Comparison: Jahadi White/Brian Skinner
Strengths: Arinze has size and strength, and at 6’9, 275lbs, he is frequently the largest player on the court in the college game … Has above average awareness in the post in regards to what’s happening around him, rarely forces up bad shots … He shows good footwork down low, uses a quick and effective drop step as his main move to get himself an open layup … Solid finisher around the basket, can use both hands effectively and uses his body nicely to fend off defenders … He can pass effectively out of double team, usually hitting the safest target … He does a decent job of boxing out his man, however his lack of explosiveness limits him from grabbing more rebounds … Can run the floor pretty well for his size, and only averages 1.4 turnovers per game … Defensively he sits in the middle of the zone and does his job of clogging the lane … Has the highest field goal percentage in Syracuse history …
Weaknesses: For a guy his size, he doesn’t dominate the boards or in the paint nearly as much as he should. He’s only effective when he has great one on one post position, and is much better when he doesn’t put the ball on the floor … He can’t face up to the basket … His offensive game is very limited, ranging from dunk, to layup, to 4 foot baby hook shot … He lacks any type explosiveness: on second chance points he gets tips instead of grabbing possession … In 22.5 minutes per game he averages only 4.8 rebounds … He is an atrocious free throw shooter at best, which completely affects his style of play late in games- becomes unaggressive and passive, almost as if he’s afraid to get fouled and go to the line … He’s taken out in the last 3-5 minutes of any close game due to his lack of effectiveness and horrid free throw shooting … Syracuse’s 2-3 zone does not allow him to play much post defense one on one, and that probably is a good thing … Overall, he can put the ball in the basket because of a decent first step and size advantage, but his offensive game is too limited, he’s a below average rebounder, and does nothing defensively to warrant much excitement for the next level.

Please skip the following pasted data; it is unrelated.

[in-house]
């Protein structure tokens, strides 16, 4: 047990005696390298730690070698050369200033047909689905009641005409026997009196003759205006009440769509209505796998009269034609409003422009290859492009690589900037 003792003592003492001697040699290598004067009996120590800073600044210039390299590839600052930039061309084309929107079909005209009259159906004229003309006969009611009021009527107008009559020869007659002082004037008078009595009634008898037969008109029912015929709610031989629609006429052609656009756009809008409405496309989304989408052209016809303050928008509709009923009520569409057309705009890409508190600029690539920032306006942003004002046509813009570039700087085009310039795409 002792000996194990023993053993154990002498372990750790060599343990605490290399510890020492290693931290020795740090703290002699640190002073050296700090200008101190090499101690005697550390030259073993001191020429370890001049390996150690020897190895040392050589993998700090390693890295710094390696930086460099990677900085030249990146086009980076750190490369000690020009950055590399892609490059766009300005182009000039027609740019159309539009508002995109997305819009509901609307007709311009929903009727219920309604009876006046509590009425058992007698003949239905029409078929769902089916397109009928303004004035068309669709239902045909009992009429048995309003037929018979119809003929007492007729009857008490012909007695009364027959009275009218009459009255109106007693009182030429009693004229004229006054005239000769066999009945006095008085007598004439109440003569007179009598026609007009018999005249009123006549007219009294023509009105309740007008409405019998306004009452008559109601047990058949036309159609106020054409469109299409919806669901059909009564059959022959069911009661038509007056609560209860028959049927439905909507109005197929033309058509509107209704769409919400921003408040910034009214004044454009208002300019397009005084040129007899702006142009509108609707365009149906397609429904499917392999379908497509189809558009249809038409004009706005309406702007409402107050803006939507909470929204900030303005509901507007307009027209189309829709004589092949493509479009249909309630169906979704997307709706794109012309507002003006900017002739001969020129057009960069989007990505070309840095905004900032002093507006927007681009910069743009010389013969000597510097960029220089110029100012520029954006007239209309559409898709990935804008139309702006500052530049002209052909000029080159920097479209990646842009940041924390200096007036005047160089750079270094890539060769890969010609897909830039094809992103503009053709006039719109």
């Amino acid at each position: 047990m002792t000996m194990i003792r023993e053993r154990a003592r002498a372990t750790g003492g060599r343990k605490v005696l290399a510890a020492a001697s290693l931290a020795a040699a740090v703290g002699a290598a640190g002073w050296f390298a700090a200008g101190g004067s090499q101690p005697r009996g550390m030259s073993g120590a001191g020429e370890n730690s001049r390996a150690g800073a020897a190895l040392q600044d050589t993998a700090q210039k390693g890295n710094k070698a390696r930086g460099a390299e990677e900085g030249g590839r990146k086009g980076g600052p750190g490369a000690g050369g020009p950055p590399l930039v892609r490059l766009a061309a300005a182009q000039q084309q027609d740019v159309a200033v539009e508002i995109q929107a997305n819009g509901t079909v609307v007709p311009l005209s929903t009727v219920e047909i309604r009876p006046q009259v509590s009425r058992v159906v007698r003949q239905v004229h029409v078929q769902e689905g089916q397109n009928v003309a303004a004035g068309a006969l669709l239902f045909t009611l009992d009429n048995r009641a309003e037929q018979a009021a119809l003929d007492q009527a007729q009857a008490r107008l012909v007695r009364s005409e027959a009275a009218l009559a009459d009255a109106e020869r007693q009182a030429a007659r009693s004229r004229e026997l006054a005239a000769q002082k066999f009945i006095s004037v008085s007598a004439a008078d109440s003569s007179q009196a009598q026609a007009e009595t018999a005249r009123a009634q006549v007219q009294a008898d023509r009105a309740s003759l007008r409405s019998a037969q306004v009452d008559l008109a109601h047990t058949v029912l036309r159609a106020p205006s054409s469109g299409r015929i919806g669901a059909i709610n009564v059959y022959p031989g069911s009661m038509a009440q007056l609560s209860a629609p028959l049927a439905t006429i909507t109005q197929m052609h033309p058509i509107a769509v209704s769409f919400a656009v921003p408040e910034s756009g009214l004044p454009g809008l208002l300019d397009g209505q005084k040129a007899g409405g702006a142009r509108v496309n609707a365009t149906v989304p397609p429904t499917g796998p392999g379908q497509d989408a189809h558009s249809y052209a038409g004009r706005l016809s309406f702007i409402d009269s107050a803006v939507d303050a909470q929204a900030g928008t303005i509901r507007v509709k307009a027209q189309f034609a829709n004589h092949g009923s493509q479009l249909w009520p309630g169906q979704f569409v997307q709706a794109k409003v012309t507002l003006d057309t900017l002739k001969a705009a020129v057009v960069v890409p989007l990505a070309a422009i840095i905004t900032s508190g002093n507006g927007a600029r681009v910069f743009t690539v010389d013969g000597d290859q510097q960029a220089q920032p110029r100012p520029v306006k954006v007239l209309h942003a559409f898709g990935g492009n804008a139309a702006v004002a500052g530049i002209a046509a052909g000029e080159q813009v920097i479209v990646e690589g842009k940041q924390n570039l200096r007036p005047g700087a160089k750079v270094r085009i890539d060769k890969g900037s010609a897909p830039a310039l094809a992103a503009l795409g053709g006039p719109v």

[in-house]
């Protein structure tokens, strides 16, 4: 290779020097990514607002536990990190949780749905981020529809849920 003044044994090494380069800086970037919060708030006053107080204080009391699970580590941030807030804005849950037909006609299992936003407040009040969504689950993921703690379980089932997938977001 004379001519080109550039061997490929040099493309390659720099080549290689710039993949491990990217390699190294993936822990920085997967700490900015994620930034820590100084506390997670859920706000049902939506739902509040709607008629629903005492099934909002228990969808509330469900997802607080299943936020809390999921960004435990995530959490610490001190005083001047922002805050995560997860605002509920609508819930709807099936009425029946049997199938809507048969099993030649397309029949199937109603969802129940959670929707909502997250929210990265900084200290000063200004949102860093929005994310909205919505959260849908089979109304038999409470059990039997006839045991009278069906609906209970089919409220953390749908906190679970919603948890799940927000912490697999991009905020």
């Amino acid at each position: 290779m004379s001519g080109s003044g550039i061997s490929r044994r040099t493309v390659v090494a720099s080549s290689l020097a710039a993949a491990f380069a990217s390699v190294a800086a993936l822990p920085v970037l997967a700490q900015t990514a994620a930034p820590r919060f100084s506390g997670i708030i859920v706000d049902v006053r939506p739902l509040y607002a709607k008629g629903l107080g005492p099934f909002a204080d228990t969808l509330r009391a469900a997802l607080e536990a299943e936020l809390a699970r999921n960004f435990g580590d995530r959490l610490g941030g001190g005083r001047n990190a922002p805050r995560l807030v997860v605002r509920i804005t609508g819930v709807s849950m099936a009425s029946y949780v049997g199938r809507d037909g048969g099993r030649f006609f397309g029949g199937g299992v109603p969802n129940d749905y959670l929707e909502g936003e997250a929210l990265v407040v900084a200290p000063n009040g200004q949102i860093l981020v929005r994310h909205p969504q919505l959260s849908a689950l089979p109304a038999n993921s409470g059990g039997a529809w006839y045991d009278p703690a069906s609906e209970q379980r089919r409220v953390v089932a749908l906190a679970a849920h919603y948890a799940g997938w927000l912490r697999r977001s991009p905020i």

Jonathan Wasserman 3/7/10
Strengths: Destructively powerful bigman with an ultra efficient offensive game … Led the country in FG% last season shooting a miraculous 67% … An immovable object in the post. Impossible to keep him off the block, and once he gets position, it’s impossible to get him off the spot … Anchors himself to the floor. Tremendous upper body and lower body strength … Excellent touch from 6 feet and in. Uses both hands effectively around the basket, including a deft lefty jump hook … Rarely fails to convert on layups, even after contact … Finishes extremely well in traffic, often with a power jam … Foot work in the post has improved dramatically. Displays glimpses of dominant board work with eight double digit rebounding efforts as a Junior (7.3 per game), including 5 offensive boards or more on eight occasions … Rebounds as a result of brute strength and positioning, not leaping ability or quickness to the ball … Enormous 7’7 wingspan and solid timing make him a serious shot blocking threat (1.4 per game).
Weaknesses: Onuaku’s fatal flaw is his performance (or lack there of) at the free throw line … His percentage dropped from 45% as a Sophomore to an unthinkable 29% last season … Lack of confidence at the stripe began to inhibit the rest of his game … Fear of being fouled limited his aggressiveness as he tried to avoid contact-his greatest ally on the court … He attempted only seven field goals and three free throws per contest last season … He also appeared to mentally check out of games because of his failures to convert at the line … Possesses extremely limited range, with no ability to face up defenders … Dribbles too high in traffic, and puts the ball on the floor unnecessarily on too many occasions … Does not recognize double teams quickly and is not an adroit passer out of the post … Basketball IQ must improve. Outmuscled in post D by far weaker opponents, showing lack of commitment to positioning and desire to defend … Lateral quickness to guard on the perimeter is non-existent … At 6’9 will likely need to play as an undersized 5 at the next level … An overall decrease in numbers from his Sophomore to Junior season is quite disconcerting … Needs to regain confidence and find consistency and hunger to dominate from game to game … Played last year through painful tendenitis. Had ofseason knee surgery so there is some concern over the health of his knees …
Notes: Had perhaps his best effort last season against future lottery pick Cole Aldrich and Kansas in Kansas City, tallying 19 points on 8-10 shooting including 3-3 from the line. He also added 12 rebounds and 4 blocks.
Adam Ganeles 10/24/09